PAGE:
ANSI is the American National Standards Institute, charged with overseeing development of standards applicable to products and services. The federal government requires that agencies conform with and rely upon ANSI standards.

The National Floor Safety Institute is an accredited standards developer. Russ Kendzior, founder of the Southlake, Texas-based National Floor Safety Institute (NFSI), as well as secretary of the ANSI B101 Committee, has published five ANSI standards for floor safety. To his frustration, these are yet to be adopted by OSHA, even though they’ve been in the works for years. The result is that not many folks know that the standards exist.

ANSI/NFSI B101.0 is a walkway auditing guideline using a tribometer to measure coefficient of friction. Kendzior says that the word “auditing” is used versus “inspection,” which means a visual inspection plus testing.

ANSI/NFSI B101.1 covers test methods performed under wet conditions and publishes three traction ranges or risk classes.

“Statistically, 80 percent of all slips and falls take place on wet floors. People don’t really slip and fall on dry floors, so why test on them,” says Kendzior.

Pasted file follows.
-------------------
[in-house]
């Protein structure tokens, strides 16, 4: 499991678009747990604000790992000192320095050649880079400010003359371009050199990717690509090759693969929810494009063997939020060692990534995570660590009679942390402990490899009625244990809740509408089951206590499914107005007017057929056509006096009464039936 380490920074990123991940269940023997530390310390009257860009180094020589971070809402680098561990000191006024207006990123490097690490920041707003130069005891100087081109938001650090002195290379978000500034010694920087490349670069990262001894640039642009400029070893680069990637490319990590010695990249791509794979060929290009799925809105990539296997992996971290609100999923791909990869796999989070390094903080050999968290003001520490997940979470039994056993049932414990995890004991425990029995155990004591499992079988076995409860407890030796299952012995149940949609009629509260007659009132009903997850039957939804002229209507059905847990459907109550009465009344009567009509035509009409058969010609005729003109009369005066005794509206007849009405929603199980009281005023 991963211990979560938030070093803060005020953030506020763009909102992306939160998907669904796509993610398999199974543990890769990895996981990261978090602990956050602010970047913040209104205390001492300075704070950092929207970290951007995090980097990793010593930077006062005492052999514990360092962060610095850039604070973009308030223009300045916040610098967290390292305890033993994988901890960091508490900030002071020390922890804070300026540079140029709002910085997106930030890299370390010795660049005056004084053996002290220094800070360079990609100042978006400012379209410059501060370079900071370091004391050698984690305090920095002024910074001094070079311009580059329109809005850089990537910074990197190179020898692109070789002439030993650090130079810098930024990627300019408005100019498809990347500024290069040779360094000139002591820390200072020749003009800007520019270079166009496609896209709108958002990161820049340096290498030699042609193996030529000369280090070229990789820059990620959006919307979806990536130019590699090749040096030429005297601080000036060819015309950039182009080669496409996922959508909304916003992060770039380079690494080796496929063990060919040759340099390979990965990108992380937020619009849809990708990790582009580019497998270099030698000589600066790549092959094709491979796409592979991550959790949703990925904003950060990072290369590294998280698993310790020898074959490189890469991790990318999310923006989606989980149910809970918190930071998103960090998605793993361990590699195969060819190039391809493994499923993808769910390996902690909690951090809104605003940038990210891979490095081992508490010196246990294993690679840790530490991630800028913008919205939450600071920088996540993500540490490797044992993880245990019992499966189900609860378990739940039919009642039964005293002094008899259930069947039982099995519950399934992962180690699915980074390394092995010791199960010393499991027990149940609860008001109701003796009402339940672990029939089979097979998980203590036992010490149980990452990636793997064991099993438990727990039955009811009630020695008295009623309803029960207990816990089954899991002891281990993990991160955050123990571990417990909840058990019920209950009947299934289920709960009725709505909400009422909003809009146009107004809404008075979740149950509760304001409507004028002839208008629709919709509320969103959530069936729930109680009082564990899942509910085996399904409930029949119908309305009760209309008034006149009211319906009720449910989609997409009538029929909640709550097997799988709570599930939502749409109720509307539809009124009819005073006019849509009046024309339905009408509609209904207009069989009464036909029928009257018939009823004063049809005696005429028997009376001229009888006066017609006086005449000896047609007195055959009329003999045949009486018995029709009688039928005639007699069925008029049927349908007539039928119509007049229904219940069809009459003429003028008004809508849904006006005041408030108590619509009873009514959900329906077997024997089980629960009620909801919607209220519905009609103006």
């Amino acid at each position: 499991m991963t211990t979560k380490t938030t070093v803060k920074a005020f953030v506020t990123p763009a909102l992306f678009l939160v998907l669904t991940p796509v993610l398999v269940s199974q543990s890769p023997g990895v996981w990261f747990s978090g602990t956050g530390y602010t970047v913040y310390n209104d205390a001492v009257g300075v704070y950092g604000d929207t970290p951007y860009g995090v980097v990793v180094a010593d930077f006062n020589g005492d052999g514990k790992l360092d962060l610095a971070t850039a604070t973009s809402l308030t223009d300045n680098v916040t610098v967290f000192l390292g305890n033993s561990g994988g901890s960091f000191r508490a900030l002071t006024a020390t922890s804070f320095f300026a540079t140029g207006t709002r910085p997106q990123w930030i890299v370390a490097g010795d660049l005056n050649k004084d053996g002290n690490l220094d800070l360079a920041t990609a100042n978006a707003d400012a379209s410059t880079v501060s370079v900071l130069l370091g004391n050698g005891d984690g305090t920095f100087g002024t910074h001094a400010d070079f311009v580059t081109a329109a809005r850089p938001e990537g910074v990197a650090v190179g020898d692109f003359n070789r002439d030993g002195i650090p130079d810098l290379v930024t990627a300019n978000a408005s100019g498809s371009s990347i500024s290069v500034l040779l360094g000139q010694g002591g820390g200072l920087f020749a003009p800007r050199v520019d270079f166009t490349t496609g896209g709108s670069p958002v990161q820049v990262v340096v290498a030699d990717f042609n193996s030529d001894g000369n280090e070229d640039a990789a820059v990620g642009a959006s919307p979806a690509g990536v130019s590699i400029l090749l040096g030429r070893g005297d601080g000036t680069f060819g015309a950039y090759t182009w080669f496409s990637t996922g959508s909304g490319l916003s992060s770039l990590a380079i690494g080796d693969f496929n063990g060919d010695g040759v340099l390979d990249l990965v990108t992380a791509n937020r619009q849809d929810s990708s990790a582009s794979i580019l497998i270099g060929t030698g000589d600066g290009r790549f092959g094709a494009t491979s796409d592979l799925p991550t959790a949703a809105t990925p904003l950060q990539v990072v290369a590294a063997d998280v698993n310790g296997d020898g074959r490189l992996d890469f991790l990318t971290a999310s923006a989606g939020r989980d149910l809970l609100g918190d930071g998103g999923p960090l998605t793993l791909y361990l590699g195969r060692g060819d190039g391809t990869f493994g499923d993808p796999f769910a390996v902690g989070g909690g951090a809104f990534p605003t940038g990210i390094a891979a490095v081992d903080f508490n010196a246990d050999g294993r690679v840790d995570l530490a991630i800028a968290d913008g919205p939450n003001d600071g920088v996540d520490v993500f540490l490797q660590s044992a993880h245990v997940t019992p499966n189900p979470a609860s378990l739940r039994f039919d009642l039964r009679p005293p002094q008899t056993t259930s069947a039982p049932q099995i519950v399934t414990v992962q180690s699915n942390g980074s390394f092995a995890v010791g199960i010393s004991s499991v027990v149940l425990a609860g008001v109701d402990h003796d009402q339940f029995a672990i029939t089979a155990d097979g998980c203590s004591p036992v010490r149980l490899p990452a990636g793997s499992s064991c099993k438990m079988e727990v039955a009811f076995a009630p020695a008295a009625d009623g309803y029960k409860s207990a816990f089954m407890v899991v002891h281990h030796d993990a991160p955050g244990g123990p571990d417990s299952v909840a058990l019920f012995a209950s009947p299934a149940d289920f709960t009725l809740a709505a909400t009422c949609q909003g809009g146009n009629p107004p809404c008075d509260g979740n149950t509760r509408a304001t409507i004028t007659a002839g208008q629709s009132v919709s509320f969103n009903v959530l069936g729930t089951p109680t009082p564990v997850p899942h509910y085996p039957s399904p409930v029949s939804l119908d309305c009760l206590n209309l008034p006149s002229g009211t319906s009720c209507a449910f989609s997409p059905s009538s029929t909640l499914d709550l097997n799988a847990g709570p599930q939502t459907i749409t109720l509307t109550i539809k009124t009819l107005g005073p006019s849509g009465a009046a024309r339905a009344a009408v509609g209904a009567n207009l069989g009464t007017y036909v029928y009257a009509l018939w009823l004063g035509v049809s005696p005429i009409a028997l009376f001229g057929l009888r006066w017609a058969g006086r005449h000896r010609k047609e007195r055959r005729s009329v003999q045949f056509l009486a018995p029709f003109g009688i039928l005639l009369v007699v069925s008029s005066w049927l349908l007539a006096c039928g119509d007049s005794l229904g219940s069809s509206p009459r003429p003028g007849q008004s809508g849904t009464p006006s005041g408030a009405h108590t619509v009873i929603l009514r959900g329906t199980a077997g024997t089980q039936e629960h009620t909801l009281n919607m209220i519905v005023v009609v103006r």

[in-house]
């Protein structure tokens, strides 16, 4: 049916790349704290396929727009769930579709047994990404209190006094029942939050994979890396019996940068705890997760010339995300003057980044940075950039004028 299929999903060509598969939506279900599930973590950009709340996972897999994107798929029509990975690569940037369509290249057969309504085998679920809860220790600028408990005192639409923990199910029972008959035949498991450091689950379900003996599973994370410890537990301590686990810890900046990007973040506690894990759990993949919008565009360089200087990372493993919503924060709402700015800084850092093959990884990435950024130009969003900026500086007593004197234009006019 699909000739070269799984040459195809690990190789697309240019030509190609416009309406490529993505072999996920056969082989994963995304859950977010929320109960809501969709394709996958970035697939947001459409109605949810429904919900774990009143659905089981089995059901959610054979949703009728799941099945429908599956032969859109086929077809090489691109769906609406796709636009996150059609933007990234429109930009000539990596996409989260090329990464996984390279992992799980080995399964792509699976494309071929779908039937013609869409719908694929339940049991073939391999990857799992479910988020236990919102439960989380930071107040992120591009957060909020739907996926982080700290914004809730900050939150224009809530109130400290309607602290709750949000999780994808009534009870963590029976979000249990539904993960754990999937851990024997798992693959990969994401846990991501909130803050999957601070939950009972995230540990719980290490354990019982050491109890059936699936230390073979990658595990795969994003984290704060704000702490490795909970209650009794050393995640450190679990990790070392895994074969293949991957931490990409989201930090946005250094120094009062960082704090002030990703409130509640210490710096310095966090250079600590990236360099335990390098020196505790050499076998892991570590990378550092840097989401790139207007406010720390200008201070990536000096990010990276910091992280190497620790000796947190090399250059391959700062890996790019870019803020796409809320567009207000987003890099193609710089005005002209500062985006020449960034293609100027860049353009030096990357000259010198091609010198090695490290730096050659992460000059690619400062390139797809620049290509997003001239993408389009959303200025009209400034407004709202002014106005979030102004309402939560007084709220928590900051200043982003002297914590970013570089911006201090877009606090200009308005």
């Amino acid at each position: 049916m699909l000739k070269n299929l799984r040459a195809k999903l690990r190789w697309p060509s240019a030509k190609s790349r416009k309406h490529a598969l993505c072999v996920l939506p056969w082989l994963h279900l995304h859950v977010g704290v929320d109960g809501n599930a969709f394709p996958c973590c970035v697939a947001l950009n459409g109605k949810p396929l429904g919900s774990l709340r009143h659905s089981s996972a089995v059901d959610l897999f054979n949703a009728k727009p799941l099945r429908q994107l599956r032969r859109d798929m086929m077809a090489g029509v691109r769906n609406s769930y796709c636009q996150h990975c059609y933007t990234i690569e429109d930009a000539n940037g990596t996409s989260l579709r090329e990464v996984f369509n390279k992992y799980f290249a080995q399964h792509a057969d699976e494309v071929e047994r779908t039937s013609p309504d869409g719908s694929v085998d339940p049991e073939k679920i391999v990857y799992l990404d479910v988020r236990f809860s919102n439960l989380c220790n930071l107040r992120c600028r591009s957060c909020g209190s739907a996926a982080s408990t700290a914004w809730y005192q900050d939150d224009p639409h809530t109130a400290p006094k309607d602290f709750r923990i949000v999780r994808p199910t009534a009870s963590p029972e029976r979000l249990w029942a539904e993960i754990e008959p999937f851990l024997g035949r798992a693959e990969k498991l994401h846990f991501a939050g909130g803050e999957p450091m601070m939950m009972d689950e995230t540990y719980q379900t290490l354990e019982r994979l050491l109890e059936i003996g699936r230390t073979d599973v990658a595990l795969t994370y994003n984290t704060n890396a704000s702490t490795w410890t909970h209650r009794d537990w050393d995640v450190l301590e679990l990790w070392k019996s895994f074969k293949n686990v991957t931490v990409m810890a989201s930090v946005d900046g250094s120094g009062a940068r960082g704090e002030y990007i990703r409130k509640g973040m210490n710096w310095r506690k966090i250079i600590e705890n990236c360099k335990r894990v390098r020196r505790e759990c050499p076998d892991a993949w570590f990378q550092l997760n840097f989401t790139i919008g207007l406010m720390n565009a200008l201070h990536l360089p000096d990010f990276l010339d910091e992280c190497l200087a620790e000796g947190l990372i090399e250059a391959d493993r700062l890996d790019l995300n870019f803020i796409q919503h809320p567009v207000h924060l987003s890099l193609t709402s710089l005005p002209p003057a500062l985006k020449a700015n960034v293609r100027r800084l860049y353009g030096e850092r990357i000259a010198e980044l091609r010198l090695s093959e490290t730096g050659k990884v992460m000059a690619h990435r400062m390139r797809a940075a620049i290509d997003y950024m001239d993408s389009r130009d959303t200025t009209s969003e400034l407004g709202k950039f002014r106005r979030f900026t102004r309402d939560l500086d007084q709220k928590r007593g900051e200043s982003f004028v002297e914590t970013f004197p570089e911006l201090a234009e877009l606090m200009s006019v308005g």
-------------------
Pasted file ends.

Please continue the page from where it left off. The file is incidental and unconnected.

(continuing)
ANSI/NFSI B101.3 measures the wet static coefficient of friction; this is in contrast to European standards, which measures the dynamic coefficient of friction.

ANSI/NFSI B101.5 is a labeling standard for manufacturers of floor coverings to label their products’ slip resistance. The manufacture is capable of testing this in a lab and publishing the data so that consumers will know the coefficient of the traction range before making a purchase.

ANSI/NFSI B101.6 is an entranceway floor mat standard that spells out the proper procedures for inspection, selection, maintenance and care for floor mats.

Five additional standards will be released next year, says Kendzior, including:

ANSI/NFSI B101.2 will be a floor cleaner standard for testing floor cleaners and providing information about their traction ranges: does the product enhance traction, is it neutral, or does it reduce traction?

ANSI/NFSI B101.9 is a walkway safety management standard, written for corporate risk managers and safety professionals outlining how to create a slip and fall prevention program.

Another future standard will include those concerning footwear safety, which will measure the resistance of various shoes.

Hilary Daninhirsch is a freelance writer based in Pittsburgh.